We use creative, high quality, developmentally appropriate High/Scope curriculum and teacher resources.The curriculum provides a balance of daily teacher-directed activities and child-directed activities. Our teacher's goal is to make learning fun and help prepare your child for the future. Our curriculum provides a variety of activities that are designed to engage and develop parts of the brain throughout the following learning scope.We use all the quality products from High/Scope.
HighScope for Parents
As parents, we all want to do everything we can to help our children be successful in school and in life. But it can be difficult to know exactly how to help them because we hear so much conflicting information about how children learn. Think about your own school experiences from childhood. You may remember your favorite teachers or subjects, which lessons were easy or difficult, and so forth. But, did you ever ask yourself why that teacher was your favorite, or why you liked that subject so much? Did you ever wonder whether you could have done better in school had you been taught a different way?
Adults and Children — Partners in Learning In HighScope's vision of preschool education, children are doers and problem solvers, and adults are partners who share in children’s discoveries and gently guide their learning.
Active Learning We call this approach active participatory learning. In it, young children build or “construct” their knowledge of the world — finding out how the world works through their own direct experience with people, objects, events, and ideas.
Curriculum Content The HighScope Preschool Curriculum is built around 58 developmental milestones called key developmental indicators (KDIs) in 8 curriculum content areas that are closely aligned with state and professional standards. The KDIs define what we teach; the hows are provided by our teaching practices for the classroom learning environment, daily routine, and adult-child interaction.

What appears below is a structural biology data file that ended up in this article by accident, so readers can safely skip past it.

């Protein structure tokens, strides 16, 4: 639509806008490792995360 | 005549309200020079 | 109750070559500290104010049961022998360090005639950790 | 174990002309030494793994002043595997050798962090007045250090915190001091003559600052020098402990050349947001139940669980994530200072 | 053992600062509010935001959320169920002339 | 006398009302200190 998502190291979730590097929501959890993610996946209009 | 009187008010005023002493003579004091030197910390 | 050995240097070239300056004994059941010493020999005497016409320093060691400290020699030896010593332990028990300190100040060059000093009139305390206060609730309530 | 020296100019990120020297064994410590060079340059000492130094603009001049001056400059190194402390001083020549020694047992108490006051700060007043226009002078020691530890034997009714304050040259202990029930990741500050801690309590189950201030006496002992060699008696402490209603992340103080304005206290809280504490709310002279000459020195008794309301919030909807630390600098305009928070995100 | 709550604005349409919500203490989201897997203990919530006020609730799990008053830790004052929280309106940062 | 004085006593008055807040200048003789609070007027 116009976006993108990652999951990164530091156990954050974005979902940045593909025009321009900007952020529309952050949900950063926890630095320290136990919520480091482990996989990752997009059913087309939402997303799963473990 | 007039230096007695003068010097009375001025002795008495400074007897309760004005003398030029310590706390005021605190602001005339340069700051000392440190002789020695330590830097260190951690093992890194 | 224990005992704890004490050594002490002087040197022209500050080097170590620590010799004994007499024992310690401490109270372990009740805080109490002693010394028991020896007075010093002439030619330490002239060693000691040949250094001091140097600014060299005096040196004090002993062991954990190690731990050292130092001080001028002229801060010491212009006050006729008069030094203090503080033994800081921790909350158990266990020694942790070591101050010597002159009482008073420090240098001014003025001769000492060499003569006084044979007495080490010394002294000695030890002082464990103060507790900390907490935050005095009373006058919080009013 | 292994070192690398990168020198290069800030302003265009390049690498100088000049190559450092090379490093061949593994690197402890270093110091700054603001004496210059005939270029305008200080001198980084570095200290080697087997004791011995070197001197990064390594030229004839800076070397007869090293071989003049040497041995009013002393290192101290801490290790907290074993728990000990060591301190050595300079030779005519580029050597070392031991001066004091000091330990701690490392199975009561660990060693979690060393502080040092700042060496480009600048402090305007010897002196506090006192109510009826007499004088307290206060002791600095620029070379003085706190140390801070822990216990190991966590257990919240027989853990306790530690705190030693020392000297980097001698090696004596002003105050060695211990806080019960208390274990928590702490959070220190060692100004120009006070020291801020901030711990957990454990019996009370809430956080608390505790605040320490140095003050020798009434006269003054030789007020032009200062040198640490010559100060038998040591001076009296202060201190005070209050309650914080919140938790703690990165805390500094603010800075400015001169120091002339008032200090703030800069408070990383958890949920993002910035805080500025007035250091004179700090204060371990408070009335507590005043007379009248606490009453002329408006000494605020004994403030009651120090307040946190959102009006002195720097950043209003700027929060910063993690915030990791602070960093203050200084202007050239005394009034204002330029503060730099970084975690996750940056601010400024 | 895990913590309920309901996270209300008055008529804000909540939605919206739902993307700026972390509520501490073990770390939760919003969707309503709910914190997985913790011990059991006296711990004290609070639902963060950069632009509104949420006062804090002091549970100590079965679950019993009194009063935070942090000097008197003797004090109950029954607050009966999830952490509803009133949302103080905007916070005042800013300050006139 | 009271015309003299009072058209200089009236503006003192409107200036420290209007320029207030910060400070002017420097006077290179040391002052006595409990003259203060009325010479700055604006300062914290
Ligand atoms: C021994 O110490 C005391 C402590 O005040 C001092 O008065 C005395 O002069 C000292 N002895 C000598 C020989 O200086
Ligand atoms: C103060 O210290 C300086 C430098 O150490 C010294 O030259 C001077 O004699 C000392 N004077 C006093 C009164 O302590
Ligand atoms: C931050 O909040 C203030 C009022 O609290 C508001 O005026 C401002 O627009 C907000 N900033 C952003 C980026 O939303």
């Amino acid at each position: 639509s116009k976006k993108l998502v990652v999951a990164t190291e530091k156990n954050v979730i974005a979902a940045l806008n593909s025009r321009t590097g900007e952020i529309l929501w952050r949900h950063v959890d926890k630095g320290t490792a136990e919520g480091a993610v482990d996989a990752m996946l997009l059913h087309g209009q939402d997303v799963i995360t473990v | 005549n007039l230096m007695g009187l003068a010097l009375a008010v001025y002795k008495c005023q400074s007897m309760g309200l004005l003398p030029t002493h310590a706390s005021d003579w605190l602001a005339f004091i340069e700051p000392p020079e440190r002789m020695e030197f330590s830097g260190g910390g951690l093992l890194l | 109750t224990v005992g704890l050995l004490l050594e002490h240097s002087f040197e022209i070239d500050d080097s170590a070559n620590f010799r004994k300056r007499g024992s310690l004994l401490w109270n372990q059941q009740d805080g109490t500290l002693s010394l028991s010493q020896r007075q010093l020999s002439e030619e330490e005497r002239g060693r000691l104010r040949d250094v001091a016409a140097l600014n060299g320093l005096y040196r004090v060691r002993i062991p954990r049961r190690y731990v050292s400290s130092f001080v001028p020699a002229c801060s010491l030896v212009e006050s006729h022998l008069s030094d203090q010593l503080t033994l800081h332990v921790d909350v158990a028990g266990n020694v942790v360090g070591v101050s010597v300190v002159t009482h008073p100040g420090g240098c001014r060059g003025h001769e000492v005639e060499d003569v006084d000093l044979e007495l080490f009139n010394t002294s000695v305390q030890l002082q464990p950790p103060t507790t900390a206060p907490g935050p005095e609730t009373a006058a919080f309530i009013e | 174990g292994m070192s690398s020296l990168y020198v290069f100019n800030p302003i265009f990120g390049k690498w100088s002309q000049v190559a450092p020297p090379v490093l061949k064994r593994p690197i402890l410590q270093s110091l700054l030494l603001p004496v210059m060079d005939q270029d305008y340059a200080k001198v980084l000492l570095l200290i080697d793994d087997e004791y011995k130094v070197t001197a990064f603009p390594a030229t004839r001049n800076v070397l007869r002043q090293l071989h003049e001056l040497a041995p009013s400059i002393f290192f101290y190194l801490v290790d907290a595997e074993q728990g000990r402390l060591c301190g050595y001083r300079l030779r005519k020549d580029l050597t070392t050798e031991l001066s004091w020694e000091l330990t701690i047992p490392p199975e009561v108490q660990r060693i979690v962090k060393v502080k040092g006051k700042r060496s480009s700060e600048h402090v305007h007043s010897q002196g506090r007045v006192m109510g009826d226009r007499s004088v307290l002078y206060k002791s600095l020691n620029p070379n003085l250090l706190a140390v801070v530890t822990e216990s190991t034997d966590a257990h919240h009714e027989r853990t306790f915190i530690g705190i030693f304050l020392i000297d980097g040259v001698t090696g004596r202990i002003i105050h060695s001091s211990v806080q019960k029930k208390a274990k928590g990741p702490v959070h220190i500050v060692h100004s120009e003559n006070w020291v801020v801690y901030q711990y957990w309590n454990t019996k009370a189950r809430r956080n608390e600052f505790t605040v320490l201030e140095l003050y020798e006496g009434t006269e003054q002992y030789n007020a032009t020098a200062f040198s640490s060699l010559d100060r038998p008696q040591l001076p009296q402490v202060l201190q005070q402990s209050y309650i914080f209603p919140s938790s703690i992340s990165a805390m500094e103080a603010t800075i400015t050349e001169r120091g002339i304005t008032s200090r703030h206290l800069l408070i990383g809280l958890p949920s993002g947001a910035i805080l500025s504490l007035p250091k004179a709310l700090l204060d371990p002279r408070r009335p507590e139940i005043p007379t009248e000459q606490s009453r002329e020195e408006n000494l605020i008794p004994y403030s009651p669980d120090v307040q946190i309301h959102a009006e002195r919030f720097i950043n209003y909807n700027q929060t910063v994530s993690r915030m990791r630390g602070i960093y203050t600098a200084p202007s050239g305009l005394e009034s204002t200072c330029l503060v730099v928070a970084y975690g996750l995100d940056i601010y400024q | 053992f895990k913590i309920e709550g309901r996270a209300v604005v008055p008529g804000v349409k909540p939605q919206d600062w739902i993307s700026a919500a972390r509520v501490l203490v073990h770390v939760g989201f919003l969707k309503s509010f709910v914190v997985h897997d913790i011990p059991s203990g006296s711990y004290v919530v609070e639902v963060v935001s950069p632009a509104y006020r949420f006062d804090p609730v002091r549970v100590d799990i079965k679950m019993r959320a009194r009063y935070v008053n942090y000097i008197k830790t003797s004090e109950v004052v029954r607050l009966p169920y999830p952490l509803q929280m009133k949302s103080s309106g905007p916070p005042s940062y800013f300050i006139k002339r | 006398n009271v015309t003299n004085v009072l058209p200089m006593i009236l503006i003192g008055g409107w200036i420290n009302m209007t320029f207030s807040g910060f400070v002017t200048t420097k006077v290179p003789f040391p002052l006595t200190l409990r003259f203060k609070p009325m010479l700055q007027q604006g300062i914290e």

The Classroom and Daily Routine Teachers set the stage for learning through a carefully planned physical environment and consistent daily routine. Within this structure, children are secure and self-reliant learners.
The centerpiece of the day is HighScope's unique plan-do-review process, in which each child has a daily opportunity to make and carry out a plan and then reflect on what happened. This process strengthens the child's executive function — their ability to regulate and organize themselves so they can stay focused on what they have chosen to do and solve problems that arise.
Relationships: Central to Learning Adult-child interaction is emphasized in the HighScope approach. HighScope resources and trainings give teachers a toolbox of strategies for building a learning partnership with each child. These how-tos range from scaffolding learning in each content area to helping children work out conflicts with peers.
Monitoring and Maintaining Quality Teachers and supervisors monitor the effectiveness of their program through ongoing evaluation with HighScope's child and program assessment tools. Because these tools collect information on what is happening daily in the classroom, assessment contributes directly to teachers' lesson planning rather than being a burdensome, unrelated chore. A range of staff development options are available to help teachers and administrators make improvements based on identified needs.
Outcomes HighScope programs get results. Research that validates the curriculum includes the internationally known HighScope Perry Preschool Project, whose results show that the HighScope model prepares preschool children for long-term success both in school and in life. These research findings are confirmed by the experiences of thousands of teachers in the US, Canada, and in many other countries who have watched their preschoolers grow as engaged and successful learners in HighScope programs.
The HighScope early childhood education approach, used in preschool, kindergarten, childcare, or elementary school settings, was developed in Ypsilanti, Michigan in the 1960s. It is now common there and in some other countries.
The philosophy behind HighScope is based on child development theory and research, originally drawing on the work of Jean Piaget and John Dewey. Since then, the HighScope Curriculum has evolved to include the findings of ongoing cognitive-developmental and brain research. In its teaching practices, the HighScope Curriculum draws upon the work of developmental psychologist and educator Lev Vygotsky, especially the strategy of adult scaffolding — supporting children at their current developmental level and helping them build upon it — in a social setting where children have opportunities to choose materials, ideas, and people to interact within the projects they initiate.[The adults working with the children see themselves more as facilitators or partners than as managers or supervisors.